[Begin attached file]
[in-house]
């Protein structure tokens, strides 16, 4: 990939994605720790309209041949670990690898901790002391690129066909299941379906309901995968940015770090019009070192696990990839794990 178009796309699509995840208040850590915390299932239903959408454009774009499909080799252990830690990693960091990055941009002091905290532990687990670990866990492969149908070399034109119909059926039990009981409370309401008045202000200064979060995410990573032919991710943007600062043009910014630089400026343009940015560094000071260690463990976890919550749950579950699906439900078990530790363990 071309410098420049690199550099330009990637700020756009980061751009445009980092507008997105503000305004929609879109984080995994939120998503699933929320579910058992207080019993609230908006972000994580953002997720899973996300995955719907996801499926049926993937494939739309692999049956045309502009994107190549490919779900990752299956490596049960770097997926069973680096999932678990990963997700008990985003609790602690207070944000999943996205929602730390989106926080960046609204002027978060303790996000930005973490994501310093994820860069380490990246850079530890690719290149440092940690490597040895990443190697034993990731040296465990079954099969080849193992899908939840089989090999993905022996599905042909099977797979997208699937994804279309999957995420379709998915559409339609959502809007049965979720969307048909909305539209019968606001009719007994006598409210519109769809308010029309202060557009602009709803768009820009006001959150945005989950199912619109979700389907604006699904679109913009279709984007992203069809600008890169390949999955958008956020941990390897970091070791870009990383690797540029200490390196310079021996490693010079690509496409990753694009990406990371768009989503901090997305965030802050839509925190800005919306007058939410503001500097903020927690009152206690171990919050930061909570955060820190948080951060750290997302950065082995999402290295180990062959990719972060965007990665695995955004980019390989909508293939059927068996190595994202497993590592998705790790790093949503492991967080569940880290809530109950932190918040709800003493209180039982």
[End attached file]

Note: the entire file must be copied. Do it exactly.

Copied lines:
[in-house]
């Protein structure tokens, strides 16, 4: 990939994605720790309209041949670990690898901790002391690129066909299941379906309901995968940015770090019009070192696990990839794990 178009796309699509995840208040850590915390299932239903959408454009774009499909080799252990830690990693960091990055941009002091905290532990687990670990866990492969149908070399034109119909059926039990009981409370309401008045202000200064979060995410990573032919991710943007600062043009910014630089400026343009940015560094000071260690463990976890919550749950579950699906439900078990530790363990 071309410098420049690199550099330009990637700020756009980061751009445009980092507008997105503000305004929609879109984080995994939120998503699933929320579910058992207080019993609230908006972000994580953002997720899973996300995955719907996801499926049926993937494939739309692999049956045309502009994107190549490919779900990752299956490596049960770097997926069973680096999932678990990963997700008990985003609790602690207070944000999943996205929602730390989106926080960046609204002027978060303790996000930005973490994501310093994820860069380490990246850079530890690719290149440092940690490597040895990443190697034993990731040296465990079954099969080849193992899908939840089989090999993905022996599905042909099977797979997208699937994804279309999957995420379709998915559409339609959502809007049965979720969307048909909305539209019968606001009719007994006598409210519109769809308010029309202060557009602009709803768009820009006001959150945005989950199912619109979700389907604006699904679109913009279709984007992203069809600008890169390949999955958008956020941990390897970091070791870009990383690797540029200490390196310079021996490693010079690509496409990753694009990406990371768009989503901090997305965030802050839509925190800005919306007058939410503001500097903020927690009152206690171990919050930061909570955060820190948080951060750290997302950065082995999402290295180990062959990719972060965007990665695995955004980019390989909508293939059927068996190595994202497993590592998705790790790093949503492991967080569940880290809530109950932190918040709800003493209180039982």